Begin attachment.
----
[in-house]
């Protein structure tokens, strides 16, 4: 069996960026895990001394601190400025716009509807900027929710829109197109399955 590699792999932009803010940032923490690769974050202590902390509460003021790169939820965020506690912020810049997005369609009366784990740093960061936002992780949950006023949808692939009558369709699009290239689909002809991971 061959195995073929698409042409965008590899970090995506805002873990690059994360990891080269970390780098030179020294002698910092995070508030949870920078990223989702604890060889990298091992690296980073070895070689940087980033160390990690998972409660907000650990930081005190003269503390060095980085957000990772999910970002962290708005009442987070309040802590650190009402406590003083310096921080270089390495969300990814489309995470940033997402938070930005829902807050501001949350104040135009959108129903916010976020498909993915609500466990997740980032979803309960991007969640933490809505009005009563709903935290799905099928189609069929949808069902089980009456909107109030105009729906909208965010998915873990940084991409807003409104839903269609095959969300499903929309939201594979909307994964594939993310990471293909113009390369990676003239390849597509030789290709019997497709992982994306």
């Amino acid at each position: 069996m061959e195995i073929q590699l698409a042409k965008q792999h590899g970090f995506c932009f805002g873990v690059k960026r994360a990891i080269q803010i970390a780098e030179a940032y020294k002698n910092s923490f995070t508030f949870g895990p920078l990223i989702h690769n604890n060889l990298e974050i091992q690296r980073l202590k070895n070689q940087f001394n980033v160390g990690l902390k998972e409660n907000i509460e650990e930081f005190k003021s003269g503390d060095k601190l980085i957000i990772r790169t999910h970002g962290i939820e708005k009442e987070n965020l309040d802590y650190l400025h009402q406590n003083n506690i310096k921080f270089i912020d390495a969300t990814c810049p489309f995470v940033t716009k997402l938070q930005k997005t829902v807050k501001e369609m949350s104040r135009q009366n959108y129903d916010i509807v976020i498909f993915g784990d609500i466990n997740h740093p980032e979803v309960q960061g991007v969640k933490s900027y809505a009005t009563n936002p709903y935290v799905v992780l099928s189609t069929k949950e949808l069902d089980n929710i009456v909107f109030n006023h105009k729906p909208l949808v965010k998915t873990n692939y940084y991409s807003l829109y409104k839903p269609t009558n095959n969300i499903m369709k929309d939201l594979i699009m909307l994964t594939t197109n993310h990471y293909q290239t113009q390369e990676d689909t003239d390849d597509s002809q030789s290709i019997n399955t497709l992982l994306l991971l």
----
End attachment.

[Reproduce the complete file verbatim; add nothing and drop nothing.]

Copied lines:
[in-house]
């Protein structure tokens, strides 16, 4: 069996960026895990001394601190400025716009509807900027929710829109197109399955 590699792999932009803010940032923490690769974050202590902390509460003021790169939820965020506690912020810049997005369609009366784990740093960061936002992780949950006023949808692939009558369709699009290239689909002809991971 061959195995073929698409042409965008590899970090995506805002873990690059994360990891080269970390780098030179020294002698910092995070508030949870920078990223989702604890060889990298091992690296980073070895070689940087980033160390990690998972409660907000650990930081005190003269503390060095980085957000990772999910970002962290708005009442987070309040802590650190009402406590003083310096921080270089390495969300990814489309995470940033997402938070930005829902807050501001949350104040135009959108129903916010976020498909993915609500466990997740980032979803309960991007969640933490809505009005009563709903935290799905099928189609069929949808069902089980009456909107109030105009729906909208965010998915873990940084991409807003409104839903269609095959969300499903929309939201594979909307994964594939993310990471293909113009390369990676003239390849597509030789290709019997497709992982994306």
């Amino acid at each position: 069996m061959e195995i073929q590699l698409a042409k965008q792999h590899g970090f995506c932009f805002g873990v690059k960026r994360a990891i080269q803010i970390a780098e030179a940032y020294k002698n910092s923490f995070t508030f949870g895990p920078l990223i989702h690769n604890n060889l990298e974050i091992q690296r980073l202590k070895n070689q940087f001394n980033v160390g990690l902390k998972e409660n907000i509460e650990e930081f005190k003021s003269g503390d060095k601190l980085i957000i990772r790169t999910h970002g962290i939820e708005k009442e987070n965020l309040d802590y650190l400025h009402q406590n003083n506690i310096k921080f270089i912020d390495a969300t990814c810049p489309f995470v940033t716009k997402l938070q930005k997005t829902v807050k501001e369609m949350s104040r135009q009366n959108y129903d916010i509807v976020i498909f993915g784990d609500i466990n997740h740093p980032e979803v309960q960061g991007v969640k933490s900027y809505a009005t009563n936002p709903y935290v799905v992780l099928s189609t069929k949950e949808l069902d089980n929710i009456v909107f109030n006023h105009k729906p909208l949808v965010k998915t873990n692939y940084y991409s807003l829109y409104k839903p269609t009558n095959n969300i499903m369709k929309d939201l594979i699009m909307l994964t594939t197109n993310h990471y293909q290239t113009q390369e990676d689909t003239d390849d597509s002809q030789s290709i019997n399955t497709l992982l994306l991971l």